A housing association in North Yorkshire has made a substantial investment in energy efficiency as part of its mission to become a net zero carbon organisation by 2050.

As part of this undertaking, a series of measures have been applied to homes, including the adoption of low carbon air source heat pumps (ASHPs).

To date, Broadacres has installed 800 of these pumps in its properties, meaning one in every eight homes now utilises this technology.

Although all new properties have heat pumps as standard, the majority of units were installed in existing residences that lack access to mains gas, replacing oil and LPG central heating, along with storage heater systems.

By 2050, every one of the association's 6,700 homes is set to have a low carbon heating system.

Supplementary energy saving work on the buildings includes the installation of added loft insulation, underfloor insulation, solar panels, and triple-glazed window replacements.

During 2023/24, £1.8 million will be spent just on window and door substitutions.

These concentrated efforts have managed to increase the number of Broadacres homes achieving at least an Energy Performance Certificate (EPC) Band C rating.

In 2020, more than 2,000 homes failed to reach Band C, but this figure has now lessened to below 1,400.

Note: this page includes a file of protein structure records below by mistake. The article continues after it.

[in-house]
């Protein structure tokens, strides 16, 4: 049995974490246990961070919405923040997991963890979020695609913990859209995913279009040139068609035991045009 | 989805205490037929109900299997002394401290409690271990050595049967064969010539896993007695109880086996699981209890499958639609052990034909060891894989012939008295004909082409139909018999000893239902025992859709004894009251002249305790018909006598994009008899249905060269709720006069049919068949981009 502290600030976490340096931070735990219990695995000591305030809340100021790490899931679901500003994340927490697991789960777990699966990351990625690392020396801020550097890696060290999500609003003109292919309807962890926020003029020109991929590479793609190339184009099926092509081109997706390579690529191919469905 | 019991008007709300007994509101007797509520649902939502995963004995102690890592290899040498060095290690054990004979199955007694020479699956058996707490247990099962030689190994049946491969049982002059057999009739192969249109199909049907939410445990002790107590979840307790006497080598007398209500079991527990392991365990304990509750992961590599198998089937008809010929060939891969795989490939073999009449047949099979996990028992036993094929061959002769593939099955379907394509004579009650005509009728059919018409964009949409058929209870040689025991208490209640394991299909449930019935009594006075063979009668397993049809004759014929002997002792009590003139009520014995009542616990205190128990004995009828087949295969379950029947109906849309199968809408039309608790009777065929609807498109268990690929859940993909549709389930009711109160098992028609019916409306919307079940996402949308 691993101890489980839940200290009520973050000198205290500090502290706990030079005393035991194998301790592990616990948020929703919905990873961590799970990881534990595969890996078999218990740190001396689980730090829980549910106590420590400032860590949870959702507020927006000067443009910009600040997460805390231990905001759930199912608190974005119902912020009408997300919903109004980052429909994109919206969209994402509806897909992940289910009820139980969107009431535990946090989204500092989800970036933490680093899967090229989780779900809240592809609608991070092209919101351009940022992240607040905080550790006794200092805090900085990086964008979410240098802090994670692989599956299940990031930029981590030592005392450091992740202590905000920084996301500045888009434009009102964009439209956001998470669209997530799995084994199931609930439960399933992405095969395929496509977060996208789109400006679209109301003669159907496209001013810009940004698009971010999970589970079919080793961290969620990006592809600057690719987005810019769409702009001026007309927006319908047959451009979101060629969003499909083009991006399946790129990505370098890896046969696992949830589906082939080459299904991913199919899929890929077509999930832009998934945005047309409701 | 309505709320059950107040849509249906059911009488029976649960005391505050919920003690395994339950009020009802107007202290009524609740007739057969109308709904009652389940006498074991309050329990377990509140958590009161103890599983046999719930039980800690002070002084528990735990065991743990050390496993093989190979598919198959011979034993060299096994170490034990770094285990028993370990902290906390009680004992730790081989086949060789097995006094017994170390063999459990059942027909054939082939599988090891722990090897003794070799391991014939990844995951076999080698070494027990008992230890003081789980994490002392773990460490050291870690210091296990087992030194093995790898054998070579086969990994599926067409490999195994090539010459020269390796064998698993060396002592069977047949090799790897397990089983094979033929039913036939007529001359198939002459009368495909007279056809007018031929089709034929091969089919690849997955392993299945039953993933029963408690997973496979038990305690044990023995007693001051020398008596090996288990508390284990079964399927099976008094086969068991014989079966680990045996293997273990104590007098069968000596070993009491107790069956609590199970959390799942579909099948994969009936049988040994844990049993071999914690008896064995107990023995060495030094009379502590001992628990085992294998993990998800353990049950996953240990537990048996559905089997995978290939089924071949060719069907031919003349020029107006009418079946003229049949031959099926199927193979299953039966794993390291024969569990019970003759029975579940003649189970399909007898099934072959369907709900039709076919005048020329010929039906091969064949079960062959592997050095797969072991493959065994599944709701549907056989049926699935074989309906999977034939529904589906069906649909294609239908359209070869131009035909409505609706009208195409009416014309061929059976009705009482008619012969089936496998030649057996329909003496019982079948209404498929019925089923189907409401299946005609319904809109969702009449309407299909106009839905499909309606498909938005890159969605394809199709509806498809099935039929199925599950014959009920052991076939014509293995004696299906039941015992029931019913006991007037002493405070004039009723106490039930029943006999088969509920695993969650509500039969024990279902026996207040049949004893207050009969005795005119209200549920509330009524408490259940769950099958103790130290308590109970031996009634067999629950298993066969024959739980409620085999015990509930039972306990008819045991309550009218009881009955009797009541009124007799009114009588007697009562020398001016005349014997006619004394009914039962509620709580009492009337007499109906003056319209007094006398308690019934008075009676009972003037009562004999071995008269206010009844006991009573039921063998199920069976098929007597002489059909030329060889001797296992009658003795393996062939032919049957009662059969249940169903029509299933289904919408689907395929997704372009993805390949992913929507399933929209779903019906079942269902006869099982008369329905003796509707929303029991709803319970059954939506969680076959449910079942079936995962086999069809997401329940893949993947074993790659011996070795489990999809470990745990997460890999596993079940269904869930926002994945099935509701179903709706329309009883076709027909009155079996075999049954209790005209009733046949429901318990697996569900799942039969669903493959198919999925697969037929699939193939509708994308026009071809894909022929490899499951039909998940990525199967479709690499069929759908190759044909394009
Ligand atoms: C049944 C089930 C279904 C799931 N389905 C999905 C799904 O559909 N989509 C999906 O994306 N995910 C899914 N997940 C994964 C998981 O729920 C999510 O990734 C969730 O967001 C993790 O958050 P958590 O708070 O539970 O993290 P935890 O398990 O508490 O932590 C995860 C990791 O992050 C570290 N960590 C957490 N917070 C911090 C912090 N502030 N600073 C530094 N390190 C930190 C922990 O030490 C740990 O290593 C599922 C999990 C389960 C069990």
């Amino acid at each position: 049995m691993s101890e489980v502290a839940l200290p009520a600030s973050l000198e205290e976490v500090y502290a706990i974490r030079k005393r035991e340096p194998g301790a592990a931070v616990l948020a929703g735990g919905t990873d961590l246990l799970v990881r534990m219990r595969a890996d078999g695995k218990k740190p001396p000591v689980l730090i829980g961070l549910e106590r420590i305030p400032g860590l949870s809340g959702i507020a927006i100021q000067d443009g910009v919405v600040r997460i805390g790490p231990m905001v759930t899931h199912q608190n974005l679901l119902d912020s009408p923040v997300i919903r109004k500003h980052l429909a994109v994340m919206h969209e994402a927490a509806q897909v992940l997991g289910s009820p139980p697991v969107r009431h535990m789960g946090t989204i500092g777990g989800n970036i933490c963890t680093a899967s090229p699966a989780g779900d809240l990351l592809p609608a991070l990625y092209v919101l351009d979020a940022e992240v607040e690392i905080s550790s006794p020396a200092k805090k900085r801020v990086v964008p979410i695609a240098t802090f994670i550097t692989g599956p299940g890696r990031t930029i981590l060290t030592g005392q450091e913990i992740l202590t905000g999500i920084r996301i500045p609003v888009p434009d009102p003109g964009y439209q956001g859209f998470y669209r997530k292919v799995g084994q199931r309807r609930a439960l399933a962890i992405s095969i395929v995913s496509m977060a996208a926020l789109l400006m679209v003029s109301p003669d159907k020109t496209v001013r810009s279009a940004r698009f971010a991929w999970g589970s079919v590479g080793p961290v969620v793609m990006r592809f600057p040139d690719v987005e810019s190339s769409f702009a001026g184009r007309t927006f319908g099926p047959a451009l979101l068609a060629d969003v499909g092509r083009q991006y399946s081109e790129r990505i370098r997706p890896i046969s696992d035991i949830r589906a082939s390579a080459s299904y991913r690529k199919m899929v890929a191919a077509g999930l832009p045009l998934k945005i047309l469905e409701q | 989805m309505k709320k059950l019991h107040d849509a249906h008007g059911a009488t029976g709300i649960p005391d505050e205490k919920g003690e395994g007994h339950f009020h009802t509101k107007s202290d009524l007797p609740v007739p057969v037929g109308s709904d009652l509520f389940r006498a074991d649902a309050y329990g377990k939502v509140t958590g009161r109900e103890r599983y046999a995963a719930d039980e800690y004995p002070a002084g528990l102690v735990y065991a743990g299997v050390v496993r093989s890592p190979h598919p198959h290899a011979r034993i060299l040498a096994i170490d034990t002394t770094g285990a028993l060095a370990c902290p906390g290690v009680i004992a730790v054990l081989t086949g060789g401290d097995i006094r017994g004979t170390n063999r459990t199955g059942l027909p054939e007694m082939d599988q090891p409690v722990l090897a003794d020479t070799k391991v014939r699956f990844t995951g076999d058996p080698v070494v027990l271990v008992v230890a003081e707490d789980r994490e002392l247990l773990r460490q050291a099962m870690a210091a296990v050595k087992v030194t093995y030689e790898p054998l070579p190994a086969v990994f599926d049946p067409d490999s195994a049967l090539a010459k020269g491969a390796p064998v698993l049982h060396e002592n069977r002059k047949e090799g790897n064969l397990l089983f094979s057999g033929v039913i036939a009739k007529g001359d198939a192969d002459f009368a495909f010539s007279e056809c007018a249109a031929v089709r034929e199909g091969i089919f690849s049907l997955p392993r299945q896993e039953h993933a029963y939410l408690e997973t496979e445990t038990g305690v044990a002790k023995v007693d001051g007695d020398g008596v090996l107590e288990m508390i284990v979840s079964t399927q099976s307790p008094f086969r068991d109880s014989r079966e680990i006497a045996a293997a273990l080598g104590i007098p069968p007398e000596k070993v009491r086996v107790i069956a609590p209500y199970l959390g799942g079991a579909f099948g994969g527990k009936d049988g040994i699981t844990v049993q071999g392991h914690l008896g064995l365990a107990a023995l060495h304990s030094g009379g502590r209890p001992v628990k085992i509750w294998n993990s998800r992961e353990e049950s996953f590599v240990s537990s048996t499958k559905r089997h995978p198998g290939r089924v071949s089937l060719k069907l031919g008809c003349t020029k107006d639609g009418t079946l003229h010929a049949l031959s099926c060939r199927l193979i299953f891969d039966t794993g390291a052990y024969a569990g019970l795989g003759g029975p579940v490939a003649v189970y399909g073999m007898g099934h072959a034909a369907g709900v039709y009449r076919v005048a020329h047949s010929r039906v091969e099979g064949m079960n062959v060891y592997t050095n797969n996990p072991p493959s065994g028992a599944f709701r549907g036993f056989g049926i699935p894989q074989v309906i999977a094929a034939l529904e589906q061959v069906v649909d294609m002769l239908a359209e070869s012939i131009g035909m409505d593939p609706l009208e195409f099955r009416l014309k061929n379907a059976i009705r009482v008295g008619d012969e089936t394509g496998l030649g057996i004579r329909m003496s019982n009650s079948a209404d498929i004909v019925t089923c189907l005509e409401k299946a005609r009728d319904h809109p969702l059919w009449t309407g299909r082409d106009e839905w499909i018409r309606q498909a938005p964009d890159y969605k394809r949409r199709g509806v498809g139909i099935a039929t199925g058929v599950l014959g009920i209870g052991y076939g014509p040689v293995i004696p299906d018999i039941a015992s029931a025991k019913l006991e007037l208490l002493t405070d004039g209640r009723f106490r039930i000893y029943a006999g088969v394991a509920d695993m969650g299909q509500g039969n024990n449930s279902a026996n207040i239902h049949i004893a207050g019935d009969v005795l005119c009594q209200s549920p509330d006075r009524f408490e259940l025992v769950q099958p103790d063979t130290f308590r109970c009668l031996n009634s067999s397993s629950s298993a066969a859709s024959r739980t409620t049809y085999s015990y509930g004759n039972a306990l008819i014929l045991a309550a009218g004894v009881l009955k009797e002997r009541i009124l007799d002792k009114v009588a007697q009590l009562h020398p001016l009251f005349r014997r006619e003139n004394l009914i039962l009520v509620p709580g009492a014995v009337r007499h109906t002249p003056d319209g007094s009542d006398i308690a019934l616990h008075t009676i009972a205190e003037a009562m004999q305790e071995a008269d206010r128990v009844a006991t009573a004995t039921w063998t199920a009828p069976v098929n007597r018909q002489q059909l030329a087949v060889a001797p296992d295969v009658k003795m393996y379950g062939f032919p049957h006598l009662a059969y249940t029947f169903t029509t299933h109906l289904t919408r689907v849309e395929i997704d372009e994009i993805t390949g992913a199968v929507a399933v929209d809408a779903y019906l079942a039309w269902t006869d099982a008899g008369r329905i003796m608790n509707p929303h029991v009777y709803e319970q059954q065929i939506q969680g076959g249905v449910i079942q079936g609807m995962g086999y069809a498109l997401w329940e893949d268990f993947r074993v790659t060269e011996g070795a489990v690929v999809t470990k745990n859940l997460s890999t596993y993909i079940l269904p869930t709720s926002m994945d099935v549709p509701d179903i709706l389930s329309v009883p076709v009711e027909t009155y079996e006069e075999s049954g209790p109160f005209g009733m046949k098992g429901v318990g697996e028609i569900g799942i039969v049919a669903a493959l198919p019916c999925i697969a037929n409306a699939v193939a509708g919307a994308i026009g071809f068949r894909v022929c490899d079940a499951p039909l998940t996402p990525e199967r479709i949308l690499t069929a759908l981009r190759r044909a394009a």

The intention is that all homes will reach this level or exceed it by 2028, two years earlier than the 2030 objective set by Government.

Among those residents reaping the rewards of these efficient investments is David Cashmore, whose Great Ayton bungalow has been fitted with both solar panels and an air source heat pump.

The Northern Echo: David Cashmore outside his home with Broadacres’ Sustainability Officer Catherine Cannell

He said: "I used to have storage heaters which were very wasteful on energy, but the heat pump is so much better and more efficient, and I have total control of it so I can shut it off completely when I am not using it to save money."

The finance for this extensive work has been found from numerous sources including Broadacres' own capital, plus a sum of £2.4 million from the Social Housing Decarbonisation Fund.

Broadacres senior sustainability manager, Helen Ball, expressed her satisfaction with the projects' progression whilst also acknowledging the crucial support from the residents.

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She said: "We are really pleased with the progress we have made to date on making our existing homes more energy efficient."

In addition to these measures, Broadacres has implemented a pilot project involving the deep retrofitting of four vacant homes in Northallerton, Stokesley, and Myton-on-Swale, rendering them net zero ready.

These homes, now finished to Energy Performance Certificate (EPC) Band A, are among the housing association's most efficient properties.